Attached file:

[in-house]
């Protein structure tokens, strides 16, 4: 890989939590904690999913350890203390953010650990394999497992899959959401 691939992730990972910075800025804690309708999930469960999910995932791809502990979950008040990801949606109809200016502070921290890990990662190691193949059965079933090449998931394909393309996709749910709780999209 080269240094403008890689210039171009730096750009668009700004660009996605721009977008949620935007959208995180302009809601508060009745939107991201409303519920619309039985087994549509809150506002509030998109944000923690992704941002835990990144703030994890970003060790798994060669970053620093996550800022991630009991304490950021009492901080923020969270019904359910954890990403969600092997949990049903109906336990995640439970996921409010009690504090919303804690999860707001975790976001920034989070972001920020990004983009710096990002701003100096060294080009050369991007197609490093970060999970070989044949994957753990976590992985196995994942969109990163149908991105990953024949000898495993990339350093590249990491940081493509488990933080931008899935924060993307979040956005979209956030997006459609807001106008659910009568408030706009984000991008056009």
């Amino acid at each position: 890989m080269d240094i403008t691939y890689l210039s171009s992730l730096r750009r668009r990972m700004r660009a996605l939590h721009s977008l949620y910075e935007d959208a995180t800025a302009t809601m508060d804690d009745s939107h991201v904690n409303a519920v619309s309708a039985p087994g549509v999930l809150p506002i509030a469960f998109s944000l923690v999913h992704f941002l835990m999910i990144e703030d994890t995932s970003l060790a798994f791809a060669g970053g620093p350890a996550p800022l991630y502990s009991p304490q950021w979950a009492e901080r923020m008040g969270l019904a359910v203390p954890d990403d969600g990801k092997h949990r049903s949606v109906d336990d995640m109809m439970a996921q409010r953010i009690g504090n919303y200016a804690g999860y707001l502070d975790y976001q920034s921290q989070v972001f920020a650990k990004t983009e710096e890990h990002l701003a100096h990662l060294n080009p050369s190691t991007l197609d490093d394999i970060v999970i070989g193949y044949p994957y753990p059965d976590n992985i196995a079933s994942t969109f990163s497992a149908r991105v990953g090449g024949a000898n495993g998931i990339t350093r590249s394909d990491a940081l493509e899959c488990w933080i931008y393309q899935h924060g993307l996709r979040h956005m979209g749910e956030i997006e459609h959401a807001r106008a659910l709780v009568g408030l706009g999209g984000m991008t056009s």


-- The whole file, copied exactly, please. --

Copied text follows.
[in-house]
């Protein structure tokens, strides 16, 4: 890989939590904690999913350890203390953010650990394999497992899959959401 691939992730990972910075800025804690309708999930469960999910995932791809502990979950008040990801949606109809200016502070921290890990990662190691193949059965079933090449998931394909393309996709749910709780999209 080269240094403008890689210039171009730096750009668009700004660009996605721009977008949620935007959208995180302009809601508060009745939107991201409303519920619309039985087994549509809150506002509030998109944000923690992704941002835990990144703030994890970003060790798994060669970053620093996550800022991630009991304490950021009492901080923020969270019904359910954890990403969600092997949990049903109906336990995640439970996921409010009690504090919303804690999860707001975790976001920034989070972001920020990004983009710096990002701003100096060294080009050369991007197609490093970060999970070989044949994957753990976590992985196995994942969109990163149908991105990953024949000898495993990339350093590249990491940081493509488990933080931008899935924060993307979040956005979209956030997006459609807001106008659910009568408030706009984000991008056009």
């Amino acid at each position: 890989m080269d240094i403008t691939y890689l210039s171009s992730l730096r750009r668009r990972m700004r660009a996605l939590h721009s977008l949620y910075e935007d959208a995180t800025a302009t809601m508060d804690d009745s939107h991201v904690n409303a519920v619309s309708a039985p087994g549509v999930l809150p506002i509030a469960f998109s944000l923690v999913h992704f941002l835990m999910i990144e703030d994890t995932s970003l060790a798994f791809a060669g970053g620093p350890a996550p800022l991630y502990s009991p304490q950021w979950a009492e901080r923020m008040g969270l019904a359910v203390p954890d990403d969600g990801k092997h949990r049903s949606v109906d336990d995640m109809m439970a996921q409010r953010i009690g504090n919303y200016a804690g999860y707001l502070d975790y976001q920034s921290q989070v972001f920020a650990k990004t983009e710096e890990h990002l701003a100096h990662l060294n080009p050369s190691t991007l197609d490093d394999i970060v999970i070989g193949y044949p994957y753990p059965d976590n992985i196995a079933s994942t969109f990163s497992a149908r991105v990953g090449g024949a000898n495993g998931i990339t350093r590249s394909d990491a940081l493509e899959c488990w933080i931008y393309q899935h924060g993307l996709r979040h956005m979209g749910e956030i997006e459609h959401a807001r106008a659910l709780v009568g408030l706009g999209g984000m991008t056009s």